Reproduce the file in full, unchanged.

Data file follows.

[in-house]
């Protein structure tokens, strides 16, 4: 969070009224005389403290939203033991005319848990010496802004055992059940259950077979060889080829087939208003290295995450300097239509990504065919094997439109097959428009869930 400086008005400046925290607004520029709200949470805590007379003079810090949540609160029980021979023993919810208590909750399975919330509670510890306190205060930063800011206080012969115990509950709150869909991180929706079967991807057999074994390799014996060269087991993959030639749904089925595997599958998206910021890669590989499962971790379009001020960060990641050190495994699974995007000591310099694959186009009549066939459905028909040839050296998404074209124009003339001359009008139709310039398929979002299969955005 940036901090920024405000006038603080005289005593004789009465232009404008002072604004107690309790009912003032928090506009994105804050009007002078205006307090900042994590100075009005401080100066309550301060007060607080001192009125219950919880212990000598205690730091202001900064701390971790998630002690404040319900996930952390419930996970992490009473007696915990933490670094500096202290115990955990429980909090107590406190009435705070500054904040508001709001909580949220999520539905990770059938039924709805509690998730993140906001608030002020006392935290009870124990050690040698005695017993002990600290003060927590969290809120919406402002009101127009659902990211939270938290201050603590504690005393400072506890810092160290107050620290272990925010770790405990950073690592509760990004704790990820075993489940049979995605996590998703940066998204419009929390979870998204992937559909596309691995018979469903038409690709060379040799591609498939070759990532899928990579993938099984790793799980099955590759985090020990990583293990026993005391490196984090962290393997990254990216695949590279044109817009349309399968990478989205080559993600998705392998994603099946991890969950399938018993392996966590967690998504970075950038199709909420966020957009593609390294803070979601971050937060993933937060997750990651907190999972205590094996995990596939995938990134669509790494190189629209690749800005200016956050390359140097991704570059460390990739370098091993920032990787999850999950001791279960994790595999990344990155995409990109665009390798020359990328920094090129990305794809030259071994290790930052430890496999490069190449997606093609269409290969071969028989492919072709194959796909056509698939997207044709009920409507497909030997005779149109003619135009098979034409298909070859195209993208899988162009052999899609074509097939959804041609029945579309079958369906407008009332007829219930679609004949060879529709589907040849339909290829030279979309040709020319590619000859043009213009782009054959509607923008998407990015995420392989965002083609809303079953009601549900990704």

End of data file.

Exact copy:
[in-house]
């Protein structure tokens, strides 16, 4: 969070009224005389403290939203033991005319848990010496802004055992059940259950077979060889080829087939208003290295995450300097239509990504065919094997439109097959428009869930 400086008005400046925290607004520029709200949470805590007379003079810090949540609160029980021979023993919810208590909750399975919330509670510890306190205060930063800011206080012969115990509950709150869909991180929706079967991807057999074994390799014996060269087991993959030639749904089925595997599958998206910021890669590989499962971790379009001020960060990641050190495994699974995007000591310099694959186009009549066939459905028909040839050296998404074209124009003339001359009008139709310039398929979002299969955005 940036901090920024405000006038603080005289005593004789009465232009404008002072604004107690309790009912003032928090506009994105804050009007002078205006307090900042994590100075009005401080100066309550301060007060607080001192009125219950919880212990000598205690730091202001900064701390971790998630002690404040319900996930952390419930996970992490009473007696915990933490670094500096202290115990955990429980909090107590406190009435705070500054904040508001709001909580949220999520539905990770059938039924709805509690998730993140906001608030002020006392935290009870124990050690040698005695017993002990600290003060927590969290809120919406402002009101127009659902990211939270938290201050603590504690005393400072506890810092160290107050620290272990925010770790405990950073690592509760990004704790990820075993489940049979995605996590998703940066998204419009929390979870998204992937559909596309691995018979469903038409690709060379040799591609498939070759990532899928990579993938099984790793799980099955590759985090020990990583293990026993005391490196984090962290393997990254990216695949590279044109817009349309399968990478989205080559993600998705392998994603099946991890969950399938018993392996966590967690998504970075950038199709909420966020957009593609390294803070979601971050937060993933937060997750990651907190999972205590094996995990596939995938990134669509790494190189629209690749800005200016956050390359140097991704570059460390990739370098091993920032990787999850999950001791279960994790595999990344990155995409990109665009390798020359990328920094090129990305794809030259071994290790930052430890496999490069190449997606093609269409290969071969028989492919072709194959796909056509698939997207044709009920409507497909030997005779149109003619135009098979034409298909070859195209993208899988162009052999899609074509097939959804041609029945579309079958369906407008009332007829219930679609004949060879529709589907040849339909290829030279979309040709020319590619000859043009213009782009054959509607923008998407990015995420392989965002083609809303079953009601549900990704």